The site also lists specific recipes that you’ll want to look for that can be found only from vendors or mob drops that can make leveling significantly easier or more cost effective if you can find them, and gives a link back to Wowhead so that you can easily find where to get the recipes.

Another good resource I’ve found is BankAlt.com. It hasn’t been updated for Cataclysm yet, and I’m waiting to hear back from the author, Darth Solo of WoW Alone, about whether or not he plans to update it. But, even if it’s not updated it’s an excellent resource for crafting everything up through the Wrath expansion. It doesn’t tell you what to make or how to make it, but instead it shows you everything you need to make a specific item, broken down into its rawest form.

So if you’re looking to make some specific items to help you while leveling, and you know it takes crafted mats but aren’t good at remembering or calculating the amount of base mats, then this site is golden. For instance, look at the Frostweave Bag. If you’re not a long-time bag maker, do you know right off the top of your head how much cloth and dust each of those bags takes?

If you go to the site and click on the Tailoring link at the top you’ll be able to type “Frostweave Bag” into the search window to have the item pop up. You can then see the item’s actual mats which are 2 Eternium Threads and 6 Bolts of Imbued Frostweave, just like you’ll see it in your professions window. But, you can click on the Expand button right next to the mats and it will break those mats down to their basic form, showing you what you actually need to get in order to make one: 2 Eternium Thread, 6 Bolts of Imbued Frostweave (12 Infinite Dust, 12 Bolts of Frostweave [60 Frostweave Cloth]).

General Profession Leveling Tips
There are a lot of small things you can find or do to help level your professions. You can find them in the form of in-game addons, online guides, and sites such as Wowhead that offer a searchable database.

In the case of gathering professions there are several different addons that you can get to help you locate nodes. The one I prefer is called Gatherer, though I have several friends and guildmates who prefer GatherMate.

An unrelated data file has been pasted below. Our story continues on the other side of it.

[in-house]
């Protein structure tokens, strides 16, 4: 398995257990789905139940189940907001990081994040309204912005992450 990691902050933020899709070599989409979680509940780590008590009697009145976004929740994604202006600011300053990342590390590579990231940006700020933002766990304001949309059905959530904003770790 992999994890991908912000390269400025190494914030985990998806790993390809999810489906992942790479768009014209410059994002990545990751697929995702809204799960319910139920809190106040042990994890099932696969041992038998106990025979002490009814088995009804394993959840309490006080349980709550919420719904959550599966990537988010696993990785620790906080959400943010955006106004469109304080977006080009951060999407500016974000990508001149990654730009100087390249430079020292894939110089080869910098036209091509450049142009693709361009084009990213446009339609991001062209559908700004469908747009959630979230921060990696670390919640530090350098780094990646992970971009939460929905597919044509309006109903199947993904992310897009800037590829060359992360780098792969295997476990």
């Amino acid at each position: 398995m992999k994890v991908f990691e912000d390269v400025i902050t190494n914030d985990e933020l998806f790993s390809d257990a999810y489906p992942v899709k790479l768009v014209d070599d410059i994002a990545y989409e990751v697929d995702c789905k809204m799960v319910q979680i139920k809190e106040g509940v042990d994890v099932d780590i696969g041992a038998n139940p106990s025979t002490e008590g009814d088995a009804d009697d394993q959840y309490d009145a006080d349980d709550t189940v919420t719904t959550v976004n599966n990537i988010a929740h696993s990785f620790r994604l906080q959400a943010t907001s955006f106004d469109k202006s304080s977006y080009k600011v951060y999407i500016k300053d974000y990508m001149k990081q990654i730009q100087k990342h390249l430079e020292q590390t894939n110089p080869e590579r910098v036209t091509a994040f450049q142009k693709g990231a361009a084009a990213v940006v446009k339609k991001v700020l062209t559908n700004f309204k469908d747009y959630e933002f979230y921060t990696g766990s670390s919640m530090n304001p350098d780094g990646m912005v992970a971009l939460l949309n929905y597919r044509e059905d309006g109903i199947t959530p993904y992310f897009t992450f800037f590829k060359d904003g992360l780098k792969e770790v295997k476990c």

As far as things you can actively do to help level your professions, the first is to be sure you’re throwing mats away. If you know you’re going to level a profession, don’t sell the mats that you find or farm for that profession. For example, if you’re about to roll a Druid with Herbalism and Alchemy, don’t get rid of herbs that you find on your other toons.

If you’re leveling a character with dual gathering professions and have any intention of leveling professions that use those mats on another toon(s), consider establishing a bank alt and sending all of those gathered mats to the bank alt to be stored in their guild bank.

When I’m ready to start leveling a crafting profession on one of my toons I like to send all of the mats over from my bank alt and then use the mailbox as storage. When sending the mail over I like to have each type of mat in their own “envelope” or grouped with other mats of the same level. Doing this allows me to easily withdraw the mats that I need while leaving the mats that I’m not ready for stored in the mailbox, and by doing so it’s completely organized and easy for me to find any item that I might need. Being rather anal when it comes to organization, I also send them in reverse order of when they’re needed so that the earliest mats used show up first in the mailbox, but I’m crazy like that.

Sometimes I like to level a toon with dual gathering professions with the intent of dropping one of them for a crafting profession that matches the one I’m going to keep once I reach a higher level. For example, I might level a toon with Herbalism and Mining, but drop the Herbalism once I’m nearing the end of Outlands (mid-high 60′s) and replace it with a crafting profession like Blacksmithing or Jewelcrafting. While the JC profession can give you rings, necks, and trinkets that are good for leveling, the real draw of the profession is the gems and gems serve no purpose prior to Outlands and Northrend, so I almost never level as a JC. Blacksmithing similarly provides very little benefit to a character while they’re leveling and most of the items that are significant enough to really look into making them don’t show up until Outlands or Northrend levels.